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Nike is trying to use retail disruption for its own gain, CEO says

  • Nike is going through a "massive transformation" that includes selling directly to customers, speeding up its supply chain and product development process, Parker said.
  • Nike plans to achieve its $50 billion revenue target within the next five years, Parker said.

Nike is trying to take disruption in the retail world as an opportunity to sell directly to consumers.

Retail consolidation has accelerated over the last 12 to 24 months, which has decelerated the overall market, Nike CEO Mark Parker told CNBC in an interview Wednesday afternoon. That has forced Nike to shift its strategy to start selling more directly to consumers.

Nike is going through a "massive transformation" that includes selling directly to customers, speeding up its supply chain and product development process, Parker said.

"The whole speed to market, the connection to consumers, the direct connections we have to consumers powered by digital and membership is enormous," Parker told CNBC's "Closing Bell."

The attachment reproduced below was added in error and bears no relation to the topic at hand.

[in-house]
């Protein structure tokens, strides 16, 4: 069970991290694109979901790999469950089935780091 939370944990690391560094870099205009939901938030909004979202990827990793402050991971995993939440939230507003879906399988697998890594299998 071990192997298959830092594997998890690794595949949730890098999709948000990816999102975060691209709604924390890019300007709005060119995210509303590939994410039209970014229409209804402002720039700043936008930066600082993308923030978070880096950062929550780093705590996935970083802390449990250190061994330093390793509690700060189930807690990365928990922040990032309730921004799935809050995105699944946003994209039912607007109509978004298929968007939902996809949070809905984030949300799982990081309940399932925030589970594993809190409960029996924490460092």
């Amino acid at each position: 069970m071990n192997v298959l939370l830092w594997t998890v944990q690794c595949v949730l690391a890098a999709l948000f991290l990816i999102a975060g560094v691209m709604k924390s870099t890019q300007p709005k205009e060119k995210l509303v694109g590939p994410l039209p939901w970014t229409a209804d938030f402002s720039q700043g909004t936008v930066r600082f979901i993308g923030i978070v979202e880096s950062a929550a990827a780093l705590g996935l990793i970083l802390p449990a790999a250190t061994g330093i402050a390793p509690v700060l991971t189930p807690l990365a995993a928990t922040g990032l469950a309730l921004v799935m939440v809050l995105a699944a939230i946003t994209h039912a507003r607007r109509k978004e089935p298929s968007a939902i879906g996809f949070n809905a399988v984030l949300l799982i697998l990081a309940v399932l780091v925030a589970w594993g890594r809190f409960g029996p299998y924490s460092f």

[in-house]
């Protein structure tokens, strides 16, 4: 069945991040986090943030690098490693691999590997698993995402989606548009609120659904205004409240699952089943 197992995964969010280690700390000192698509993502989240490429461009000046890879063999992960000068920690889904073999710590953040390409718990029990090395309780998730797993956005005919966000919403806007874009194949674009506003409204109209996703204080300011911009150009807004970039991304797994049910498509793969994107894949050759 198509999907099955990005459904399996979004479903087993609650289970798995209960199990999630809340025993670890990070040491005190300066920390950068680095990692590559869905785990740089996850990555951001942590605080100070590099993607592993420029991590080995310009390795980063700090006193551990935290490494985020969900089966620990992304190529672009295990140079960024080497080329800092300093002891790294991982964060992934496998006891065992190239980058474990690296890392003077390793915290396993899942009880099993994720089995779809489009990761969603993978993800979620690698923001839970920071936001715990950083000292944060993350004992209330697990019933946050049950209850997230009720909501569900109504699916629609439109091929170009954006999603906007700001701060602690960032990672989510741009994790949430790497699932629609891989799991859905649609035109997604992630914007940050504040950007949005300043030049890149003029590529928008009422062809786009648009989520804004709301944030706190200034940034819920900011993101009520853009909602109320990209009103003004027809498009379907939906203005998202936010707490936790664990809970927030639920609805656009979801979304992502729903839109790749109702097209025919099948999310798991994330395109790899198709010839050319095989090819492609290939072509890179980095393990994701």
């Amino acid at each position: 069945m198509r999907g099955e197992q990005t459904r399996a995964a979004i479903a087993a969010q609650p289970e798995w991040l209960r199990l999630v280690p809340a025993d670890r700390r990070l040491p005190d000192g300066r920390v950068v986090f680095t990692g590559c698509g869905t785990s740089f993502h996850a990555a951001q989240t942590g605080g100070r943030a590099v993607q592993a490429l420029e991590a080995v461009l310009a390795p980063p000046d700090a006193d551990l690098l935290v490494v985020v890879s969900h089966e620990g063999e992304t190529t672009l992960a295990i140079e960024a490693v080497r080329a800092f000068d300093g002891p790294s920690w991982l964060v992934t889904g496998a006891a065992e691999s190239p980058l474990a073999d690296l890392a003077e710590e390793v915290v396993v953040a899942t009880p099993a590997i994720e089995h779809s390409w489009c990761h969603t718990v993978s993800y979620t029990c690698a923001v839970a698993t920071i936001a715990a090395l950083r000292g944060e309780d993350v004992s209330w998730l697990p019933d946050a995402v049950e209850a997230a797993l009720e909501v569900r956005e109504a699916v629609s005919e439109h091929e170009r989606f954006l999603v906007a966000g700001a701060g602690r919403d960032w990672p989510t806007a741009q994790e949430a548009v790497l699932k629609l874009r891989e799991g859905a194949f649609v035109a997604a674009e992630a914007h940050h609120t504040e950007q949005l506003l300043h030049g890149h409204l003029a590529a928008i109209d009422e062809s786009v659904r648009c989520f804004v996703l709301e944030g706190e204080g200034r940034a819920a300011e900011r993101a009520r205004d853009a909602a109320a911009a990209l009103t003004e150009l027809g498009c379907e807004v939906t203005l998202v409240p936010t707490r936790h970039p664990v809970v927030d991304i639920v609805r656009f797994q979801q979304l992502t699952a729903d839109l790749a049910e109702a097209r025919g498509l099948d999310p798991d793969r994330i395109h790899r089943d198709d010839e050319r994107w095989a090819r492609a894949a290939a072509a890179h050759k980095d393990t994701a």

Nike started selling some of its products on Amazon in a pilot program announced in June. So far, both parties have learned a lot, and Nike is "encouraged" by the results, Parker said.

Nike is not entirely abandoning its traditional retail partners, however. Instead, Parker said the company is working with its partners to differentiate and elevate the Nike experience going forward. That, he said, will help both parties.

Nike plans to achieve its $50 billion revenue target within the next five years, Parker said. The company on Wednesday outlined its plan to achieve high single-digit revenue growth and mid-teens earnings per share growth target.

Parker also had the chance to address a recent, highly visible, if relatively minor, controversy for Nike. Earlier this month, NBA superstar LeBron James' new Nike jersey ripped during a game. Parker told CNBC the company has isolated the issue and is working with the NBA on it.

"The player feedback has been enormously positive," the CEO said. "So we feel like we've isolated that issue and feel good about where we are going forward."

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